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Toxic grandparents? How did we get here? And what are the red flags one has infiltrated your life? The last time I checked, grandparents were the “sweet” ones.
They used to come by and spoil the grandchildren rotten but in a good way.
Grandmas helped around the home, so daughters could relax and unwind from exhausting mommy duties. Granddads usually go missing when they visit. If they’re not out in the shed fidgeting with tools, they’re tinkering with the old car in the garage.
Somehow, somewhere along the way, grandparents have evolved. Some can be difficult to deal with and certainly unhealthy for you and your kids to be around.
You may be tempted to cut them off to protect your and your children’s well-being. While it may be a remedy, it can also be a bit too drastic, for now.
First, take a few minutes to explore everything you need to know about toxic grandparents who get on your last nerve or undermine your parenting.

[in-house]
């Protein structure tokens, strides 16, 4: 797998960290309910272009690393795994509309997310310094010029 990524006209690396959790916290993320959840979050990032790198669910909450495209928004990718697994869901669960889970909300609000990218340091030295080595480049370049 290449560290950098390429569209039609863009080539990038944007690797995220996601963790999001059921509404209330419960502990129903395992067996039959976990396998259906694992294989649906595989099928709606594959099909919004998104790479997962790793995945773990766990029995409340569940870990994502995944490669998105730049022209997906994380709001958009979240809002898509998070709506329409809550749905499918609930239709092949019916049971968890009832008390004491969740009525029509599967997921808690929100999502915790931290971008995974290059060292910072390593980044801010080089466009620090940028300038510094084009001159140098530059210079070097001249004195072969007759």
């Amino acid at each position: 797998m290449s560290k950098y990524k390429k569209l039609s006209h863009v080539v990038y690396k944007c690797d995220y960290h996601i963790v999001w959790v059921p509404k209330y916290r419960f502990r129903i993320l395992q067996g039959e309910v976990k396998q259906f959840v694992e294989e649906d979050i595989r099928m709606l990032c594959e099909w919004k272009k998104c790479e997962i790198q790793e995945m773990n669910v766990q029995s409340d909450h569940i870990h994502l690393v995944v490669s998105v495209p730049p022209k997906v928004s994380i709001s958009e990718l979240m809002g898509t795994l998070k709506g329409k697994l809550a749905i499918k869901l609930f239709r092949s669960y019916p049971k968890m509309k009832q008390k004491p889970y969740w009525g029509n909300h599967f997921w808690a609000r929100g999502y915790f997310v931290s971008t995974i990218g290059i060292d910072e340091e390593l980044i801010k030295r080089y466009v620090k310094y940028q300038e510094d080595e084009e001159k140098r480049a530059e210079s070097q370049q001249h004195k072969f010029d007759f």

Getting a comprehensive understanding of the signs and red flags is key to handling the situation with confidence. Let’s begin by exploring toxic grandparent behaviors, how they impact your life, and how to respond.
The end goal is to get the situation under control and restore order when they come around. Ultimately, you want to protect your and your family’s well-being, even if it comes down to cutting them off.
What Is a Toxic Person?
A toxic person is someone who has a pattern of negative behavior that is distressing and disruptive to your life. In terms of an actual definition, Psychcentral describes a toxic person as “…someone who is subtly or outwardly manipulative, self-centered, needy, or controlling. Their behavior is typically unpleasant or malicious toward others.”
Dr. Lilian Glass is known for making the term “toxic person” famous through her book, Toxic People: 10 Ways of Dealing with People Who Make Your Life Miserable. She describes their behaviors in great detail in the book.
What Causes Someone to Become Toxic?
Toxic personality traits are commonly seen in those affected by personality disorders such as borderline, bipolar, and narcissistic personality disorders.
Similarly, someone with intermittent explosive disorder (EDD). These individuals are wired to cause chaos, drama, and conflict. This is how they function.
Despite their age, grandparents can possess these maladaptive personality traits. It’s not a normal day unless they fly off the handle in the case of a borderline grandparent. Oh, the yelling and screaming for minor matters.
The behavior is often disproportionate to the current situation. Imagine how this affects your ability to interact with them and how it can frighten your children.